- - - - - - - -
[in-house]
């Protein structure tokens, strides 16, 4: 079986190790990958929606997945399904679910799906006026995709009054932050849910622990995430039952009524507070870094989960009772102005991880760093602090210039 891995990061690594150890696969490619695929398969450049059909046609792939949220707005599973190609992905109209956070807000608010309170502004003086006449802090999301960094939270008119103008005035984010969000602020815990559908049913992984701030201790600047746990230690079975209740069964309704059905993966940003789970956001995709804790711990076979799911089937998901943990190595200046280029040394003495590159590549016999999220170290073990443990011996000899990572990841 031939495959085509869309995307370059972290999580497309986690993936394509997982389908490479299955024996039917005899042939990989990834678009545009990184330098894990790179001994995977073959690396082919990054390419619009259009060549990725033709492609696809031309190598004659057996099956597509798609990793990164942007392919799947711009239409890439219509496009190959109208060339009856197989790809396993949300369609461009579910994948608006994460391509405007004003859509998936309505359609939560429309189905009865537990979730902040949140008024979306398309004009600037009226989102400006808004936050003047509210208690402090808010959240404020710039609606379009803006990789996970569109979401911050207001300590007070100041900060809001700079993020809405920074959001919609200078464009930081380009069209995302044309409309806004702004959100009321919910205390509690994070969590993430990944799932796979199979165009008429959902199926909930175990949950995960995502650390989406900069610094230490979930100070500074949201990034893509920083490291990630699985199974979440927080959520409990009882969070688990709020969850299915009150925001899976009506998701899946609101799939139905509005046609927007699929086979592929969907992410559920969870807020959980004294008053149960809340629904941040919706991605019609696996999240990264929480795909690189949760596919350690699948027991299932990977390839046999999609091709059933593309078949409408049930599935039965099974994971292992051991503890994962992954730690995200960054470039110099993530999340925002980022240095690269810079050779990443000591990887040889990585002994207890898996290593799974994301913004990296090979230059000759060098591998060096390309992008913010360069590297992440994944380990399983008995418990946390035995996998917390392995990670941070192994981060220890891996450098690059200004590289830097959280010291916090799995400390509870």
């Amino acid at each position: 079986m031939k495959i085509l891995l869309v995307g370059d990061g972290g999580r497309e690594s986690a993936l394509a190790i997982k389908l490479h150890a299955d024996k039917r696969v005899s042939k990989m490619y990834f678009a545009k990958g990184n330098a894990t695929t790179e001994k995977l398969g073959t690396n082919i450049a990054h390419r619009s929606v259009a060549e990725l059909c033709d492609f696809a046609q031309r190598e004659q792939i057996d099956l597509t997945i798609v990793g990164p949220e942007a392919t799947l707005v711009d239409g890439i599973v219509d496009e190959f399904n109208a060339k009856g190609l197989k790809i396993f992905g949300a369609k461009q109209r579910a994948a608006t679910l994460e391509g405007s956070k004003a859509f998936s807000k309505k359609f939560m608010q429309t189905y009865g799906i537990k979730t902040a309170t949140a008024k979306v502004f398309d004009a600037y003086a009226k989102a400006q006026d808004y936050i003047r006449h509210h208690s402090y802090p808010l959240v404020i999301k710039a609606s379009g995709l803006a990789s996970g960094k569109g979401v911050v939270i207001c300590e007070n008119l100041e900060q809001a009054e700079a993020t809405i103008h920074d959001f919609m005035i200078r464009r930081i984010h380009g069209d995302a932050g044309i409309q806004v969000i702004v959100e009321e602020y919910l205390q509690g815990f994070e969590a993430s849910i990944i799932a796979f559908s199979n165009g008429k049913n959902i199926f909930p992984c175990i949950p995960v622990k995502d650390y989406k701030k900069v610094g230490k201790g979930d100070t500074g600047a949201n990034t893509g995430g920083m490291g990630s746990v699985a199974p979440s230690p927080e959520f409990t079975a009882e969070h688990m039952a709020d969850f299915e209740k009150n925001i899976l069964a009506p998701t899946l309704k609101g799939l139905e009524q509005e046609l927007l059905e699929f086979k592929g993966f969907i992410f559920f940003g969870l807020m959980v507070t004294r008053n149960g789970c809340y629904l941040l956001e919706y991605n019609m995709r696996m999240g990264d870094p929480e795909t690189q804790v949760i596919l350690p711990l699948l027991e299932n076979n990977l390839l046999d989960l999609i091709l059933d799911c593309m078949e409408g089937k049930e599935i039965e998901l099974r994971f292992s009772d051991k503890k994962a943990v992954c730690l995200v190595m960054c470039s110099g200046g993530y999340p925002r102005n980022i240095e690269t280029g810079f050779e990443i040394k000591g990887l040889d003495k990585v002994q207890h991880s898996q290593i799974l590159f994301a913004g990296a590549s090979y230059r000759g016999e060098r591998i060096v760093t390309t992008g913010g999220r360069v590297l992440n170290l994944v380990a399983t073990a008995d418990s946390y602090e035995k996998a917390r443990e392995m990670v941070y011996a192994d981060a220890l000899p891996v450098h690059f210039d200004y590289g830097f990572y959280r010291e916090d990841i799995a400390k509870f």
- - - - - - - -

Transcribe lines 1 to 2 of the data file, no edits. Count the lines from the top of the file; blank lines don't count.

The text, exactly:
[in-house]
């Protein structure tokens, strides 16, 4: 079986190790990958929606997945399904679910799906006026995709009054932050849910622990995430039952009524507070870094989960009772102005991880760093602090210039 891995990061690594150890696969490619695929398969450049059909046609792939949220707005599973190609992905109209956070807000608010309170502004003086006449802090999301960094939270008119103008005035984010969000602020815990559908049913992984701030201790600047746990230690079975209740069964309704059905993966940003789970956001995709804790711990076979799911089937998901943990190595200046280029040394003495590159590549016999999220170290073990443990011996000899990572990841 031939495959085509869309995307370059972290999580497309986690993936394509997982389908490479299955024996039917005899042939990989990834678009545009990184330098894990790179001994995977073959690396082919990054390419619009259009060549990725033709492609696809031309190598004659057996099956597509798609990793990164942007392919799947711009239409890439219509496009190959109208060339009856197989790809396993949300369609461009579910994948608006994460391509405007004003859509998936309505359609939560429309189905009865537990979730902040949140008024979306398309004009600037009226989102400006808004936050003047509210208690402090808010959240404020710039609606379009803006990789996970569109979401911050207001300590007070100041900060809001700079993020809405920074959001919609200078464009930081380009069209995302044309409309806004702004959100009321919910205390509690994070969590993430990944799932796979199979165009008429959902199926909930175990949950995960995502650390989406900069610094230490979930100070500074949201990034893509920083490291990630699985199974979440927080959520409990009882969070688990709020969850299915009150925001899976009506998701899946609101799939139905509005046609927007699929086979592929969907992410559920969870807020959980004294008053149960809340629904941040919706991605019609696996999240990264929480795909690189949760596919350690699948027991299932990977390839046999999609091709059933593309078949409408049930599935039965099974994971292992051991503890994962992954730690995200960054470039110099993530999340925002980022240095690269810079050779990443000591990887040889990585002994207890898996290593799974994301913004990296090979230059000759060098591998060096390309992008913010360069590297992440994944380990399983008995418990946390035995996998917390392995990670941070192994981060220890891996450098690059200004590289830097959280010291916090799995400390509870």